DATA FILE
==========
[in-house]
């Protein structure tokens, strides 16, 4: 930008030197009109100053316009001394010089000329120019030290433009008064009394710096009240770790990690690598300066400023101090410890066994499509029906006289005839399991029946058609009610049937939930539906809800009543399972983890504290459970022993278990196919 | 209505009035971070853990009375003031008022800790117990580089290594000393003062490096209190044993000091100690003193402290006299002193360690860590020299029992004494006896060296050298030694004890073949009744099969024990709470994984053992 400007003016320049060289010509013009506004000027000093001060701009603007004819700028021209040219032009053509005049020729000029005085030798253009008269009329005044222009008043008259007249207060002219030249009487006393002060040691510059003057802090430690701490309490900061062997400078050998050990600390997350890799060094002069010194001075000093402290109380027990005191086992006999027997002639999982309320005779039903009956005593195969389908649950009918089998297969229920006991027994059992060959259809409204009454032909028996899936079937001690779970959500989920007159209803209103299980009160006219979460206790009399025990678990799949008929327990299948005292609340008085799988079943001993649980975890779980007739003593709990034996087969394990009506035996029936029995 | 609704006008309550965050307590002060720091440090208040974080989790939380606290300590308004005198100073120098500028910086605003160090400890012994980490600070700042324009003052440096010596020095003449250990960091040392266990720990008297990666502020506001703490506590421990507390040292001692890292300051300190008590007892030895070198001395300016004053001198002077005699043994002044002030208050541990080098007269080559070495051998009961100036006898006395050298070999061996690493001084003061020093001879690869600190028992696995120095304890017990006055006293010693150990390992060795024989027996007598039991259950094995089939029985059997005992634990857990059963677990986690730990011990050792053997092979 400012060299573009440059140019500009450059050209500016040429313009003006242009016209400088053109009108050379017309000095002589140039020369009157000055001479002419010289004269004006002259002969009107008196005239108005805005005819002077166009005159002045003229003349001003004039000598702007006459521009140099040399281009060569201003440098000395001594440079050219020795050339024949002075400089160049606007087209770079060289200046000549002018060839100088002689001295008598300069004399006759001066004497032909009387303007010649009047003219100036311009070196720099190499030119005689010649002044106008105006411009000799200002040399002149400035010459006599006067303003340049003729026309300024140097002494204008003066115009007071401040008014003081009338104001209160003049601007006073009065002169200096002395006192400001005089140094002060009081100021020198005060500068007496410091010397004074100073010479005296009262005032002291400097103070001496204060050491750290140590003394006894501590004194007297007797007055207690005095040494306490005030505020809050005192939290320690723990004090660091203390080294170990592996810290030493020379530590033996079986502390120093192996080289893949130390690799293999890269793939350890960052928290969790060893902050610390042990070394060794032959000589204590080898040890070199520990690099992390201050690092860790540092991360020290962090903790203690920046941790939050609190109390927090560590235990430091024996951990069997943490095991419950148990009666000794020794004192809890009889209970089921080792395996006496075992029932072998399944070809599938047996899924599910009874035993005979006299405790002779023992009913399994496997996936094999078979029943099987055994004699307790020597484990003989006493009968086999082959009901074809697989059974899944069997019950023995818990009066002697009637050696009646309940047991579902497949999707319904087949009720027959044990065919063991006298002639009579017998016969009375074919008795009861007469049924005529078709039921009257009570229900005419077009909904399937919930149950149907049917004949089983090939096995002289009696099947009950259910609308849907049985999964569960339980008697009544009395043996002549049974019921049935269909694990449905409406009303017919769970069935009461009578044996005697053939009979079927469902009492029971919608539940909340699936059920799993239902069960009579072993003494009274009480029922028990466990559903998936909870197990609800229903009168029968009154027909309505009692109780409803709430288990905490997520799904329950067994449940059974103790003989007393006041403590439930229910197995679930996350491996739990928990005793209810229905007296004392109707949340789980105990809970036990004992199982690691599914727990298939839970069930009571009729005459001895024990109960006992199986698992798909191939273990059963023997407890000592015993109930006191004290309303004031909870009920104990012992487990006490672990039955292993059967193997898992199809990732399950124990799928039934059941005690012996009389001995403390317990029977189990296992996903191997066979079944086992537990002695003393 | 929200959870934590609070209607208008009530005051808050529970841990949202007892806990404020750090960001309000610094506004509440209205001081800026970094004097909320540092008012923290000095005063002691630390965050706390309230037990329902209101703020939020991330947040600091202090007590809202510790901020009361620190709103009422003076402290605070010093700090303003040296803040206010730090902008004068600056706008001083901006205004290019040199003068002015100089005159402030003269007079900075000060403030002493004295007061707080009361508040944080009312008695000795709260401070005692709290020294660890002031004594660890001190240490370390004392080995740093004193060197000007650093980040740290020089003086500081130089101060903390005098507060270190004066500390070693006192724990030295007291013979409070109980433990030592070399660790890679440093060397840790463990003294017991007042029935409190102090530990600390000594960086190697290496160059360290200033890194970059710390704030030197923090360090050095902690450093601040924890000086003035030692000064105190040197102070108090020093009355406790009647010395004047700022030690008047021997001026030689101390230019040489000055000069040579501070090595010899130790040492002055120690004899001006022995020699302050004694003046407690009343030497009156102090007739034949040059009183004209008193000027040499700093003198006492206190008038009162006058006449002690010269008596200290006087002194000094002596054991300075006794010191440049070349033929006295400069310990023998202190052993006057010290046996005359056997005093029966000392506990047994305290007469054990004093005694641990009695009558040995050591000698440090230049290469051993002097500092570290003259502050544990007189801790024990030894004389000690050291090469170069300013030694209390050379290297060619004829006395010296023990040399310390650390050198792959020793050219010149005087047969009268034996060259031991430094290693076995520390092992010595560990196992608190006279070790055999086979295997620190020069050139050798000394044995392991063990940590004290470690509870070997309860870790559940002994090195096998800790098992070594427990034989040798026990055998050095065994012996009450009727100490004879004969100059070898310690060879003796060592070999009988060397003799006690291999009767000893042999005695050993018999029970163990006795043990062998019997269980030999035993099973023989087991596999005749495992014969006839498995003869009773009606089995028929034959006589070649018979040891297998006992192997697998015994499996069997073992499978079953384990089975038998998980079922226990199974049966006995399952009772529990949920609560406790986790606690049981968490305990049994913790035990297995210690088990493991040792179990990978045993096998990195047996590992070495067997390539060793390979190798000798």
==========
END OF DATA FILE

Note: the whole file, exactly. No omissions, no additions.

[in-house]
């Protein structure tokens, strides 16, 4: 930008030197009109100053316009001394010089000329120019030290433009008064009394710096009240770790990690690598300066400023101090410890066994499509029906006289005839399991029946058609009610049937939930539906809800009543399972983890504290459970022993278990196919 | 209505009035971070853990009375003031008022800790117990580089290594000393003062490096209190044993000091100690003193402290006299002193360690860590020299029992004494006896060296050298030694004890073949009744099969024990709470994984053992 400007003016320049060289010509013009506004000027000093001060701009603007004819700028021209040219032009053509005049020729000029005085030798253009008269009329005044222009008043008259007249207060002219030249009487006393002060040691510059003057802090430690701490309490900061062997400078050998050990600390997350890799060094002069010194001075000093402290109380027990005191086992006999027997002639999982309320005779039903009956005593195969389908649950009918089998297969229920006991027994059992060959259809409204009454032909028996899936079937001690779970959500989920007159209803209103299980009160006219979460206790009399025990678990799949008929327990299948005292609340008085799988079943001993649980975890779980007739003593709990034996087969394990009506035996029936029995 | 609704006008309550965050307590002060720091440090208040974080989790939380606290300590308004005198100073120098500028910086605003160090400890012994980490600070700042324009003052440096010596020095003449250990960091040392266990720990008297990666502020506001703490506590421990507390040292001692890292300051300190008590007892030895070198001395300016004053001198002077005699043994002044002030208050541990080098007269080559070495051998009961100036006898006395050298070999061996690493001084003061020093001879690869600190028992696995120095304890017990006055006293010693150990390992060795024989027996007598039991259950094995089939029985059997005992634990857990059963677990986690730990011990050792053997092979 400012060299573009440059140019500009450059050209500016040429313009003006242009016209400088053109009108050379017309000095002589140039020369009157000055001479002419010289004269004006002259002969009107008196005239108005805005005819002077166009005159002045003229003349001003004039000598702007006459521009140099040399281009060569201003440098000395001594440079050219020795050339024949002075400089160049606007087209770079060289200046000549002018060839100088002689001295008598300069004399006759001066004497032909009387303007010649009047003219100036311009070196720099190499030119005689010649002044106008105006411009000799200002040399002149400035010459006599006067303003340049003729026309300024140097002494204008003066115009007071401040008014003081009338104001209160003049601007006073009065002169200096002395006192400001005089140094002060009081100021020198005060500068007496410091010397004074100073010479005296009262005032002291400097103070001496204060050491750290140590003394006894501590004194007297007797007055207690005095040494306490005030505020809050005192939290320690723990004090660091203390080294170990592996810290030493020379530590033996079986502390120093192996080289893949130390690799293999890269793939350890960052928290969790060893902050610390042990070394060794032959000589204590080898040890070199520990690099992390201050690092860790540092991360020290962090903790203690920046941790939050609190109390927090560590235990430091024996951990069997943490095991419950148990009666000794020794004192809890009889209970089921080792395996006496075992029932072998399944070809599938047996899924599910009874035993005979006299405790002779023992009913399994496997996936094999078979029943099987055994004699307790020597484990003989006493009968086999082959009901074809697989059974899944069997019950023995818990009066002697009637050696009646309940047991579902497949999707319904087949009720027959044990065919063991006298002639009579017998016969009375074919008795009861007469049924005529078709039921009257009570229900005419077009909904399937919930149950149907049917004949089983090939096995002289009696099947009950259910609308849907049985999964569960339980008697009544009395043996002549049974019921049935269909694990449905409406009303017919769970069935009461009578044996005697053939009979079927469902009492029971919608539940909340699936059920799993239902069960009579072993003494009274009480029922028990466990559903998936909870197990609800229903009168029968009154027909309505009692109780409803709430288990905490997520799904329950067994449940059974103790003989007393006041403590439930229910197995679930996350491996739990928990005793209810229905007296004392109707949340789980105990809970036990004992199982690691599914727990298939839970069930009571009729005459001895024990109960006992199986698992798909191939273990059963023997407890000592015993109930006191004290309303004031909870009920104990012992487990006490672990039955292993059967193997898992199809990732399950124990799928039934059941005690012996009389001995403390317990029977189990296992996903191997066979079944086992537990002695003393 | 929200959870934590609070209607208008009530005051808050529970841990949202007892806990404020750090960001309000610094506004509440209205001081800026970094004097909320540092008012923290000095005063002691630390965050706390309230037990329902209101703020939020991330947040600091202090007590809202510790901020009361620190709103009422003076402290605070010093700090303003040296803040206010730090902008004068600056706008001083901006205004290019040199003068002015100089005159402030003269007079900075000060403030002493004295007061707080009361508040944080009312008695000795709260401070005692709290020294660890002031004594660890001190240490370390004392080995740093004193060197000007650093980040740290020089003086500081130089101060903390005098507060270190004066500390070693006192724990030295007291013979409070109980433990030592070399660790890679440093060397840790463990003294017991007042029935409190102090530990600390000594960086190697290496160059360290200033890194970059710390704030030197923090360090050095902690450093601040924890000086003035030692000064105190040197102070108090020093009355406790009647010395004047700022030690008047021997001026030689101390230019040489000055000069040579501070090595010899130790040492002055120690004899001006022995020699302050004694003046407690009343030497009156102090007739034949040059009183004209008193000027040499700093003198006492206190008038009162006058006449002690010269008596200290006087002194000094002596054991300075006794010191440049070349033929006295400069310990023998202190052993006057010290046996005359056997005093029966000392506990047994305290007469054990004093005694641990009695009558040995050591000698440090230049290469051993002097500092570290003259502050544990007189801790024990030894004389000690050291090469170069300013030694209390050379290297060619004829006395010296023990040399310390650390050198792959020793050219010149005087047969009268034996060259031991430094290693076995520390092992010595560990196992608190006279070790055999086979295997620190020069050139050798000394044995392991063990940590004290470690509870070997309860870790559940002994090195096998800790098992070594427990034989040798026990055998050095065994012996009450009727100490004879004969100059070898310690060879003796060592070999009988060397003799006690291999009767000893042999005695050993018999029970163990006795043990062998019997269980030999035993099973023989087991596999005749495992014969006839498995003869009773009606089995028929034959006589070649018979040891297998006992192997697998015994499996069997073992499978079953384990089975038998998980079922226990199974049966006995399952009772529990949920609560406790986790606690049981968490305990049994913790035990297995210690088990493991040792179990990978045993096998990195047996590992070495067997390539060793390979190798000798």